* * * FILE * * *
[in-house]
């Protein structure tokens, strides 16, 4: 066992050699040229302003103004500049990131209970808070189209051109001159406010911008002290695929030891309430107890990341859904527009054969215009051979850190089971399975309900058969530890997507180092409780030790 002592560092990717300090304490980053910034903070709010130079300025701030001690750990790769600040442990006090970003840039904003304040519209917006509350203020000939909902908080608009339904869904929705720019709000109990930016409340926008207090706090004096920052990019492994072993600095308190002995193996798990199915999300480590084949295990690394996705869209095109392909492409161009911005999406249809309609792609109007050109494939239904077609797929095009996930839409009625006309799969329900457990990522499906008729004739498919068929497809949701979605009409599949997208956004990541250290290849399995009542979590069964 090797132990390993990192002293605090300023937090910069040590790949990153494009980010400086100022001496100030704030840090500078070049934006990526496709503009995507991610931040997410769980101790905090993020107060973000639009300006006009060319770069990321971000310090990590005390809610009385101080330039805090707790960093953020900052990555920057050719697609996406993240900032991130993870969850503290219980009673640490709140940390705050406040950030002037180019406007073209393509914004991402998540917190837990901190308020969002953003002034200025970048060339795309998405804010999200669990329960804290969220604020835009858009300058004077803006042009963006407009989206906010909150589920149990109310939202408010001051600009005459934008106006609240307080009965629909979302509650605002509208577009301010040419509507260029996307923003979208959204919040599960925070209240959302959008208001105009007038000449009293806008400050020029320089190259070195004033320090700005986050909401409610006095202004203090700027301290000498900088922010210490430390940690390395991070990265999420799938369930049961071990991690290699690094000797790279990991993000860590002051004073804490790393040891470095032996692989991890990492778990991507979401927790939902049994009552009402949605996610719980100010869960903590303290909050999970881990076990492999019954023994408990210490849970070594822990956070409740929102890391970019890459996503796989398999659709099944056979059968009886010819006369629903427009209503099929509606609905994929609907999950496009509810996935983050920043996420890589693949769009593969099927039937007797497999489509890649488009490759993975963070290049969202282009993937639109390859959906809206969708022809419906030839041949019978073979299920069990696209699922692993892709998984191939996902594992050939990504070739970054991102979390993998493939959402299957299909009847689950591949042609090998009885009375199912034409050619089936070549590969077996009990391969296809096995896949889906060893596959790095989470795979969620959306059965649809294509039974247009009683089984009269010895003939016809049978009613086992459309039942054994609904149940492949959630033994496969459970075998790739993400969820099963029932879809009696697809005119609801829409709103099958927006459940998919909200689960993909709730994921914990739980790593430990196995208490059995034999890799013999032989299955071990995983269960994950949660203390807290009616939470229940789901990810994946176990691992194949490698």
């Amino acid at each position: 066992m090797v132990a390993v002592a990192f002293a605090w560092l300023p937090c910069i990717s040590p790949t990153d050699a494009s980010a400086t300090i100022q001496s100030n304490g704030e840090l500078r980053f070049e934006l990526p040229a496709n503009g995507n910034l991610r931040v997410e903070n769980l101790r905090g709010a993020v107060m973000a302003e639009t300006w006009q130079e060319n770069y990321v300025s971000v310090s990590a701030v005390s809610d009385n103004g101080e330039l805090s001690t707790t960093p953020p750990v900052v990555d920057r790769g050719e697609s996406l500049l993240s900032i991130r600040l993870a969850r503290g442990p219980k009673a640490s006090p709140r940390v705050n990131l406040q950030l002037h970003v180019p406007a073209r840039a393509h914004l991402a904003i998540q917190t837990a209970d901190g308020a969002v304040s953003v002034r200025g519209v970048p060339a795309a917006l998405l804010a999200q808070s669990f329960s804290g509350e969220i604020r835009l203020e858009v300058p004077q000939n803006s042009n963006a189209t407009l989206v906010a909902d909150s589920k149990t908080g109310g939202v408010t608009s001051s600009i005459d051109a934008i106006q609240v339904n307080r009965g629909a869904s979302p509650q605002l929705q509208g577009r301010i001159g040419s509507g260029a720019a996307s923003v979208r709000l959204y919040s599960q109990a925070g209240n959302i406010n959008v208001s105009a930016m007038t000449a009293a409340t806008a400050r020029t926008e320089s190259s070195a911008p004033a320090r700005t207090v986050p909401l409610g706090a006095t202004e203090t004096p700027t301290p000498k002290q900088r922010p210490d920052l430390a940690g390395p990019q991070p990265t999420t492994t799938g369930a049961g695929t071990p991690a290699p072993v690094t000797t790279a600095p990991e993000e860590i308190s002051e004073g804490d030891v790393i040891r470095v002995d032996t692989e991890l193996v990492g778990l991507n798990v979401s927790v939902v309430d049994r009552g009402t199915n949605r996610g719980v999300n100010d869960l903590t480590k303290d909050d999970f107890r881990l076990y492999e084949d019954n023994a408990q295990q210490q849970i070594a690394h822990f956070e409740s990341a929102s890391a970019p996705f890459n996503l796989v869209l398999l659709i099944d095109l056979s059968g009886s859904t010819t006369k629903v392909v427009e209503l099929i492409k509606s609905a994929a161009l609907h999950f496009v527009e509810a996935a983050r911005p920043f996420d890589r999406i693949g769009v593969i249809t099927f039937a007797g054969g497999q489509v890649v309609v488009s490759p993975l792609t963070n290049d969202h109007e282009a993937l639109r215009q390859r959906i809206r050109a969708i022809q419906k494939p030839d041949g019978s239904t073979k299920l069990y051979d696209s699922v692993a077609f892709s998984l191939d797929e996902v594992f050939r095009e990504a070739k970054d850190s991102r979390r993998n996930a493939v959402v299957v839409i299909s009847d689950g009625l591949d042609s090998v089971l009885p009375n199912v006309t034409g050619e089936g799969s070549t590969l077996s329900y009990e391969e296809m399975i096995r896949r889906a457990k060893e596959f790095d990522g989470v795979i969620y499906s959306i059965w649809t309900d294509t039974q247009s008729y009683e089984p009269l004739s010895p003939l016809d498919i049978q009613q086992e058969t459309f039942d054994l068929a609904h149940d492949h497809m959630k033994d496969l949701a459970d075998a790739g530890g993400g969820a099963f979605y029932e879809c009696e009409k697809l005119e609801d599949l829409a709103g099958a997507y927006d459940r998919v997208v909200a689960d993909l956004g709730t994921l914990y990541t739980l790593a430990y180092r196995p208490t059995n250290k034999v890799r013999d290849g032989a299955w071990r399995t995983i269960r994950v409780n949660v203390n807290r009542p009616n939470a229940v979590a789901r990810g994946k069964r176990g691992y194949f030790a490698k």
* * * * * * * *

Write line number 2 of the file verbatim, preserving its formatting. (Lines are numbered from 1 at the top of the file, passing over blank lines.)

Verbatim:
């Protein structure tokens, strides 16, 4: 066992050699040229302003103004500049990131209970808070189209051109001159406010911008002290695929030891309430107890990341859904527009054969215009051979850190089971399975309900058969530890997507180092409780030790 002592560092990717300090304490980053910034903070709010130079300025701030001690750990790769600040442990006090970003840039904003304040519209917006509350203020000939909902908080608009339904869904929705720019709000109990930016409340926008207090706090004096920052990019492994072993600095308190002995193996798990199915999300480590084949295990690394996705869209095109392909492409161009911005999406249809309609792609109007050109494939239904077609797929095009996930839409009625006309799969329900457990990522499906008729004739498919068929497809949701979605009409599949997208956004990541250290290849399995009542979590069964 090797132990390993990192002293605090300023937090910069040590790949990153494009980010400086100022001496100030704030840090500078070049934006990526496709503009995507991610931040997410769980101790905090993020107060973000639009300006006009060319770069990321971000310090990590005390809610009385101080330039805090707790960093953020900052990555920057050719697609996406993240900032991130993870969850503290219980009673640490709140940390705050406040950030002037180019406007073209393509914004991402998540917190837990901190308020969002953003002034200025970048060339795309998405804010999200669990329960804290969220604020835009858009300058004077803006042009963006407009989206906010909150589920149990109310939202408010001051600009005459934008106006609240307080009965629909979302509650605002509208577009301010040419509507260029996307923003979208959204919040599960925070209240959302959008208001105009007038000449009293806008400050020029320089190259070195004033320090700005986050909401409610006095202004203090700027301290000498900088922010210490430390940690390395991070990265999420799938369930049961071990991690290699690094000797790279990991993000860590002051004073804490790393040891470095032996692989991890990492778990991507979401927790939902049994009552009402949605996610719980100010869960903590303290909050999970881990076990492999019954023994408990210490849970070594822990956070409740929102890391970019890459996503796989398999659709099944056979059968009886010819006369629903427009209503099929509606609905994929609907999950496009509810996935983050920043996420890589693949769009593969099927039937007797497999489509890649488009490759993975963070290049969202282009993937639109390859959906809206969708022809419906030839041949019978073979299920069990696209699922692993892709998984191939996902594992050939990504070739970054991102979390993998493939959402299957299909009847689950591949042609090998009885009375199912034409050619089936070549590969077996009990391969296809096995896949889906060893596959790095989470795979969620959306059965649809294509039974247009009683089984009269010895003939016809049978009613086992459309039942054994609904149940492949959630033994496969459970075998790739993400969820099963029932879809009696697809005119609801829409709103099958927006459940998919909200689960993909709730994921914990739980790593430990196995208490059995034999890799013999032989299955071990995983269960994950949660203390807290009616939470229940789901990810994946176990691992194949490698």